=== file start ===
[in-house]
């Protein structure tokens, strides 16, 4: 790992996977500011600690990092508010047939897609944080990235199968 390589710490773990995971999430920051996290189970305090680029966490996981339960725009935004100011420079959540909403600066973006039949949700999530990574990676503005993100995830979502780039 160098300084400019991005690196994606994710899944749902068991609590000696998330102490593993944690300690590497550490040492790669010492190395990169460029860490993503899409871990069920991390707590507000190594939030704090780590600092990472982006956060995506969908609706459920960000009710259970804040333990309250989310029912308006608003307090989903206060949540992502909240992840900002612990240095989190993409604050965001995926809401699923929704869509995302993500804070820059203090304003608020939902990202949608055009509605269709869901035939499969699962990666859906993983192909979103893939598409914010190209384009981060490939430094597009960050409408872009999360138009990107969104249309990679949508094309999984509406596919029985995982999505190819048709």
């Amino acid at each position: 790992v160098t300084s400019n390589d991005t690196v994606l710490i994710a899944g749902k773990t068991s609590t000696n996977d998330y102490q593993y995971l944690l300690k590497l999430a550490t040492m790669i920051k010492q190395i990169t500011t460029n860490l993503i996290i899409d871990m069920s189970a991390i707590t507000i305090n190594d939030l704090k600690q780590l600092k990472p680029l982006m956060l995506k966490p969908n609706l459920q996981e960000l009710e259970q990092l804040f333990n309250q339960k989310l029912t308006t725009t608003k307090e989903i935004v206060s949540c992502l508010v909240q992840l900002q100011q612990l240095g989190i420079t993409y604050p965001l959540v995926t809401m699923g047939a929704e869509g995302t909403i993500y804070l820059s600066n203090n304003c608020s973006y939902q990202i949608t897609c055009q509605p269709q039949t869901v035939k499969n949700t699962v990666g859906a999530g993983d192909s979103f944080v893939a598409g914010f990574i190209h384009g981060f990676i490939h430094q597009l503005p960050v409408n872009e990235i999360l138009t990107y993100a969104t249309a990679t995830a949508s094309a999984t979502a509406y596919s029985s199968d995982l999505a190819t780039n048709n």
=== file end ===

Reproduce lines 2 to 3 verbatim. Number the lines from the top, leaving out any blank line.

């Protein structure tokens, strides 16, 4: 790992996977500011600690990092508010047939897609944080990235199968 390589710490773990995971999430920051996290189970305090680029966490996981339960725009935004100011420079959540909403600066973006039949949700999530990574990676503005993100995830979502780039 160098300084400019991005690196994606994710899944749902068991609590000696998330102490593993944690300690590497550490040492790669010492190395990169460029860490993503899409871990069920991390707590507000190594939030704090780590600092990472982006956060995506969908609706459920960000009710259970804040333990309250989310029912308006608003307090989903206060949540992502909240992840900002612990240095989190993409604050965001995926809401699923929704869509995302993500804070820059203090304003608020939902990202949608055009509605269709869901035939499969699962990666859906993983192909979103893939598409914010190209384009981060490939430094597009960050409408872009999360138009990107969104249309990679949508094309999984509406596919029985995982999505190819048709």
């Amino acid at each position: 790992v160098t300084s400019n390589d991005t690196v994606l710490i994710a899944g749902k773990t068991s609590t000696n996977d998330y102490q593993y995971l944690l300690k590497l999430a550490t040492m790669i920051k010492q190395i990169t500011t460029n860490l993503i996290i899409d871990m069920s189970a991390i707590t507000i305090n190594d939030l704090k600690q780590l600092k990472p680029l982006m956060l995506k966490p969908n609706l459920q996981e960000l009710e259970q990092l804040f333990n309250q339960k989310l029912t308006t725009t608003k307090e989903i935004v206060s949540c992502l508010v909240q992840l900002q100011q612990l240095g989190i420079t993409y604050p965001l959540v995926t809401m699923g047939a929704e869509g995302t909403i993500y804070l820059s600066n203090n304003c608020s973006y939902q990202i949608t897609c055009q509605p269709q039949t869901v035939k499969n949700t699962v990666g859906a999530g993983d192909s979103f944080v893939a598409g914010f990574i190209h384009g981060f990676i490939h430094q597009l503005p960050v409408n872009e990235i999360l138009t990107y993100a969104t249309a990679t995830a949508s094309a999984t979502a509406y596919s029985s199968d995982l999505a190819t780039n048709n």